[FOM] Actual Logical Complexity

Harvey Friedman hmflogic at gmail.com
Thu Mar 24 21:44:24 EDT 2016

What is the actual logical complexity of theorems that have been cited
for the Fields Medal? And for other awards? Of course, much larger
sets of theorems can be considered from this point of view, but those
cited for Fields Medals and other major awards seem more realistically
manageable to analyze. How has this changed over time (if it has)?

I am taking about the usual classification

Pi01, Pi02, Pi03, Pi04, ...

Sigma01, Sigma02, Sigma03, Sigma04,...

Pi11, Pi12, Pi13, Pi14, ...

Sigma11, Sigma12, Sigma13, Sigma14

and higher.

Now there is a problem in making this reasonably precise. After a
Theorem is proved, the Theorem becomes provably equivalent to 0 = 0,
which is in both Pi01 and Sigma01.

So we have to be a bit careful just how we talk about this.

One way of talking about this in a reasonable way is to look at the
Theorem and see what is the lowest form you are able to put it in,
where the equivalence is by general considerations that do not involve
the ideas from the proof of the Theorem.

Of course, this is a bit awkward, and maybe sounds judgmental. BUT I
claim that it is a rough enough guide and that matters are robust
enough, that one can informatively make these calculations.

If things turn out for some reason not to be as robust as expected in
some situations, then that can be given special analysis.

CONJECTURE. The complexity levels for theorems cited for Fields Medal
and related awards have been generally going down over time, and are
as indicated below. Actually, I am NOT all that confident in my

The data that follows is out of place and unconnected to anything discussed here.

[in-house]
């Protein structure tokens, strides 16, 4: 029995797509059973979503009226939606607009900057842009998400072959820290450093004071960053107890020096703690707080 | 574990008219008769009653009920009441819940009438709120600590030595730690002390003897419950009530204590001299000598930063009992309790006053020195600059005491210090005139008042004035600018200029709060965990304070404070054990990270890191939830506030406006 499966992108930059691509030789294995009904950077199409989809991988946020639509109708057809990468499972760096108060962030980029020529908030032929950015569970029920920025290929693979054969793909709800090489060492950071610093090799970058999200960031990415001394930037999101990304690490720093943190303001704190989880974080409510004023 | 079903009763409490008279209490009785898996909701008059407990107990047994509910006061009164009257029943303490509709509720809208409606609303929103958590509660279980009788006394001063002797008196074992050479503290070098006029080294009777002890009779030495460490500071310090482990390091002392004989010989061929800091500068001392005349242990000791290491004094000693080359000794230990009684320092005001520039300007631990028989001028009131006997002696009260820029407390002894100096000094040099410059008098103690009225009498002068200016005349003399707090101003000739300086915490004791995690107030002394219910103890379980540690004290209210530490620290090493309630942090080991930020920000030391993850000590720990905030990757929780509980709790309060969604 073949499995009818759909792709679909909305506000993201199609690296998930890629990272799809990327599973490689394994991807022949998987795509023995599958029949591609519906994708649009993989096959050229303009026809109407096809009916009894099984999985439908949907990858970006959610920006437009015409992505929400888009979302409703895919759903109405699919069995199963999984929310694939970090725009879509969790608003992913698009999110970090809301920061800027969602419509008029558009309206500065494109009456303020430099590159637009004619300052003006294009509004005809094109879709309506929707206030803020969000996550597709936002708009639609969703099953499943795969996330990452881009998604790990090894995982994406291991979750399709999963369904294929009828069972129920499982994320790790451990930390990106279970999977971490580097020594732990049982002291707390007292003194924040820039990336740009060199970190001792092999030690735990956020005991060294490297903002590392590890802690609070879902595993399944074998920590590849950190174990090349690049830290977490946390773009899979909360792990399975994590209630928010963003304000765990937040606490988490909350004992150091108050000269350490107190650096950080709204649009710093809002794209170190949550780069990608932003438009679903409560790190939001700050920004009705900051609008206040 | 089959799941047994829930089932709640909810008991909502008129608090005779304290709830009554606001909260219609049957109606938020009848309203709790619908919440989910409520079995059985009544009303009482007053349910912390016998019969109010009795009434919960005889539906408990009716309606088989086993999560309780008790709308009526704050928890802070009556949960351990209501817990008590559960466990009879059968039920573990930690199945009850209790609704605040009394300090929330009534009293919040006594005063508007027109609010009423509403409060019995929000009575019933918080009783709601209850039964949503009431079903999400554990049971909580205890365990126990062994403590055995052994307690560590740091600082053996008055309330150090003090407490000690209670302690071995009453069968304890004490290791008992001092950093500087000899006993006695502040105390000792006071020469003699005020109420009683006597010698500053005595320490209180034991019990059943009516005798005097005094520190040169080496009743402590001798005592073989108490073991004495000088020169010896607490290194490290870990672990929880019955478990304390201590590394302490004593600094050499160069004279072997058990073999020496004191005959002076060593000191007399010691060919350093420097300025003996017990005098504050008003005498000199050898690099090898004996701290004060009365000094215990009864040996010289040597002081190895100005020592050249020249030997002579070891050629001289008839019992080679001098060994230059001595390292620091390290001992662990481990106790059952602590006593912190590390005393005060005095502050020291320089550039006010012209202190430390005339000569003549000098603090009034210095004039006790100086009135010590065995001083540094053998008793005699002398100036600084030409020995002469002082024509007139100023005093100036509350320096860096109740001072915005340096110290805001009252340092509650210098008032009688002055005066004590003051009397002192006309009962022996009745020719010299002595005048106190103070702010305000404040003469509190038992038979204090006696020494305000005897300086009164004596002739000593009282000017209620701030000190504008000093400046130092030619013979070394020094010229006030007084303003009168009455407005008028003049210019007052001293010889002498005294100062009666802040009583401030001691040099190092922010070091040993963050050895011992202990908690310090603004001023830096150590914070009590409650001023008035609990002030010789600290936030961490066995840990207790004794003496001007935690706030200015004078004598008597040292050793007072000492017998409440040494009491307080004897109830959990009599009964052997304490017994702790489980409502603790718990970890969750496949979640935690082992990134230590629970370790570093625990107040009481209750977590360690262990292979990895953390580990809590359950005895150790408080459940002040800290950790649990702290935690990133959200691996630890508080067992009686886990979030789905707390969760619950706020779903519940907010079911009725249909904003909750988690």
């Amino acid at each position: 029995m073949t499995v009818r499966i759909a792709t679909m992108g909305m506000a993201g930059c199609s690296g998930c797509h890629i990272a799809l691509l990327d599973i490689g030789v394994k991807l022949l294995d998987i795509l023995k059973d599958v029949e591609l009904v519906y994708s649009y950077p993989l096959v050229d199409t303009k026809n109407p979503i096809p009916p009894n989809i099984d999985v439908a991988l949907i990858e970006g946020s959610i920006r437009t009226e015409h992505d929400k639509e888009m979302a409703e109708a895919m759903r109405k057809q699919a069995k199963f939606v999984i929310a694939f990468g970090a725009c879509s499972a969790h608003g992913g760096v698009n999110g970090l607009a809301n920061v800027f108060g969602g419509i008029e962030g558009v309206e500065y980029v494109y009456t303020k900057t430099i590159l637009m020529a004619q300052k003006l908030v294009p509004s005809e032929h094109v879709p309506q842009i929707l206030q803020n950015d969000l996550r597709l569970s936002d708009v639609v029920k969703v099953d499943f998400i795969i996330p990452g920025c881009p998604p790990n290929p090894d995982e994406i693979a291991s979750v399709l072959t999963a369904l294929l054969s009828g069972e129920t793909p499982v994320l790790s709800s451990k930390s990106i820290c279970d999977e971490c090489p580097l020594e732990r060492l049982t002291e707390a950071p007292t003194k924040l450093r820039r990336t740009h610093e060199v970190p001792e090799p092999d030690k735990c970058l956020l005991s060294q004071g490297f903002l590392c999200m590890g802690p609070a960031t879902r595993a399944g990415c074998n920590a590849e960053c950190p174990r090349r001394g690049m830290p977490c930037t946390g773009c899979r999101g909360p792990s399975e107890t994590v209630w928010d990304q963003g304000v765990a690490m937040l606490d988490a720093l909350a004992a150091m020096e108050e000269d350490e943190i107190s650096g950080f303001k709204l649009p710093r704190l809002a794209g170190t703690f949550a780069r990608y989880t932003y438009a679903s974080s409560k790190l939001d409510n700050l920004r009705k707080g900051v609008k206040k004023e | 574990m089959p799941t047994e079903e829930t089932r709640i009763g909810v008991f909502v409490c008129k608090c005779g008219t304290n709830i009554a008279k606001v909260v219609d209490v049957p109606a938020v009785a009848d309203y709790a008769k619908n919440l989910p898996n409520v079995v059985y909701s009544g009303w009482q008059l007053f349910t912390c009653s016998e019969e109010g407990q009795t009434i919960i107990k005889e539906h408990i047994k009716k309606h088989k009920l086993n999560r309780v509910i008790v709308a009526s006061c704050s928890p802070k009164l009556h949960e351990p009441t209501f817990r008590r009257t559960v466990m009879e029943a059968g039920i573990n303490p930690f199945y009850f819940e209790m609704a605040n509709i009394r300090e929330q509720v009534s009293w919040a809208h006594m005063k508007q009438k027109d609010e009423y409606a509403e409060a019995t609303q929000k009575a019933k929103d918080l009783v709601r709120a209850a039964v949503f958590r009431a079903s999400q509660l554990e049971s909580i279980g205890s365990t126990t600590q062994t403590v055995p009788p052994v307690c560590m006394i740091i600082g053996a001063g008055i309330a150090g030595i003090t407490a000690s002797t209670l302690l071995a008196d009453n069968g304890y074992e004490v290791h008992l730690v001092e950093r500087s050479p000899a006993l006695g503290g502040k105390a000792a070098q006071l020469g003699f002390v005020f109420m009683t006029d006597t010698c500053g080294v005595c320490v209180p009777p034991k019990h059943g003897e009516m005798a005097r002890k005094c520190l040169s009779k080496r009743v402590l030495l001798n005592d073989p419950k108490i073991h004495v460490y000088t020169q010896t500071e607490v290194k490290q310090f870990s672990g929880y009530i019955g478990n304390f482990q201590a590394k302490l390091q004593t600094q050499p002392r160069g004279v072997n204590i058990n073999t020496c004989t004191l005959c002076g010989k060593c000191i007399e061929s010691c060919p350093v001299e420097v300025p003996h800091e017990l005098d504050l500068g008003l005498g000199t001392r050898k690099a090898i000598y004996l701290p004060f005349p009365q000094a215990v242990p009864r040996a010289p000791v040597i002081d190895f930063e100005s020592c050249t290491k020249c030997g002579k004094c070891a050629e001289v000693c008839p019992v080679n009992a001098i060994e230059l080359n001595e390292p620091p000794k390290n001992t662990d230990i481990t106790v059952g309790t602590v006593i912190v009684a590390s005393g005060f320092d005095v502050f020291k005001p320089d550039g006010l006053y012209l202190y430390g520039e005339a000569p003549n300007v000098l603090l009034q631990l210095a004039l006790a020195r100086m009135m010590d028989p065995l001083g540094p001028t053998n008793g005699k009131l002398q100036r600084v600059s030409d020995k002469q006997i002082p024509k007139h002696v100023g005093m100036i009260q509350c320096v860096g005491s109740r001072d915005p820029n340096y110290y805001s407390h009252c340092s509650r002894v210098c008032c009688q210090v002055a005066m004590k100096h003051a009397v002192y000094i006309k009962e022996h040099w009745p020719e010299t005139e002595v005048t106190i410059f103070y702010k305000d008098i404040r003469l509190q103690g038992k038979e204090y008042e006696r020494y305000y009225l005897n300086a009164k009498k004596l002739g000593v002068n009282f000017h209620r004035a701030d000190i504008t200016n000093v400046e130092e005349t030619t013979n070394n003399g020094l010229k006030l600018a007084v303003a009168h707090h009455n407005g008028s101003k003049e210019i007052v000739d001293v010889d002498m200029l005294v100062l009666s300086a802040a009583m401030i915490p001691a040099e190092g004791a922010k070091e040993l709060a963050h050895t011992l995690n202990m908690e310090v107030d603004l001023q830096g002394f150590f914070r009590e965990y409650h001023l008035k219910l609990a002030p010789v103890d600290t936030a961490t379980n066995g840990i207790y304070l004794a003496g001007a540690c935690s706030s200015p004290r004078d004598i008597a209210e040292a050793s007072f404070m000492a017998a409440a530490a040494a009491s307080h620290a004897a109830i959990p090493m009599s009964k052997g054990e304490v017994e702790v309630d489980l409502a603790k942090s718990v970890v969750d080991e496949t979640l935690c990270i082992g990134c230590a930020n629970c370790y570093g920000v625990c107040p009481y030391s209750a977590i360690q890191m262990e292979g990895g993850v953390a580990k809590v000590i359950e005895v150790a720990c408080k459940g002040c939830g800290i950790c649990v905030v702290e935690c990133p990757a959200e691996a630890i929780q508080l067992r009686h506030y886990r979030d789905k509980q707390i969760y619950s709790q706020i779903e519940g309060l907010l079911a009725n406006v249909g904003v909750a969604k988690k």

instincts here, and am quite interested in seeing what people find
when they actually look. I just haven't had the time to take a real

1. Pi01. I think this is most common. Most famously, FLT. Riemann
Hypothesis, still open, is Pi01 by reasonably general considerations.
However, using yet more general considerations, perhaps you would not
get down to Pi01. But what would you get down to via various
considerations? And how should we deal with this robustness issue

One way is to step back and expand the problem. So we are looking at
complex functions defined by nice series, and stating some nice
property of the complex function. Well, without dealing specifically
with the Riemann Zeta Function, what can you say about such questions
in terms of logical complexity? If you pick the right level of
generality, presumably you can get precise math logic results about
complexity here.

Then there is Poincare Conjecture, again Pi01 by fairly general
considerations. Once again, step back and expand the problem, and see
what complexity you get, also with an eye to exact math logic
complexity results.

There are many situations like this to explore. Also Goldbach's conjecture.

2. Pi02. Most famously, Twin Prime Conjecture. But it should be
factored in that there are obvious stronger conjectures that are down
to Pi01. The expectation is that any proof would prove such stronger

3. Pi03. I think a lot of stuff in Diophantine Approximation, and also
stuff in Diophantine Equations where you only get "at most finitely
many solutions".  Roth's theorem, Mordell stuff.

4. Other arithmetic statements. I don't know if we are going to find
Pi04. By the way, the whole field of finite group theory. Is this all
Pi01 and sometimes Sigma01?

5. Now what is cited in Fields Medals and other Awards that is not
arithmetic? Well, what about countable infinite combinatorics? And
infinite graph theory? Here it would seem that one runs across Pi11,
and also Pi12. There will also probably be sometimes, that there are
stronger statements that are arithmetic, and that needs to be factored

6. What about cited results in ergodic theory? Of course, often, and
probably usually, the use of measure is really by general
considerations far closer to the computational than would be indicated
by the usual set theoretic development of measure theory. So I expect
that general considerations would push this cited stuff down into the

7. What about Fields Medals and other Awards in functional analysis
and operator theory? Here there is of course the best chance of seeing
stuff that is not only arithmetic, but maybe not even Pi11. Or maybe
much worse. Of course, there is the continuum hypothesis, but that was
not a theorem. Instead, Cohen won the award for a relative consistency
proof, which was of a Pi01 statement. So Cohen was Pi01.

Harvey Friedman

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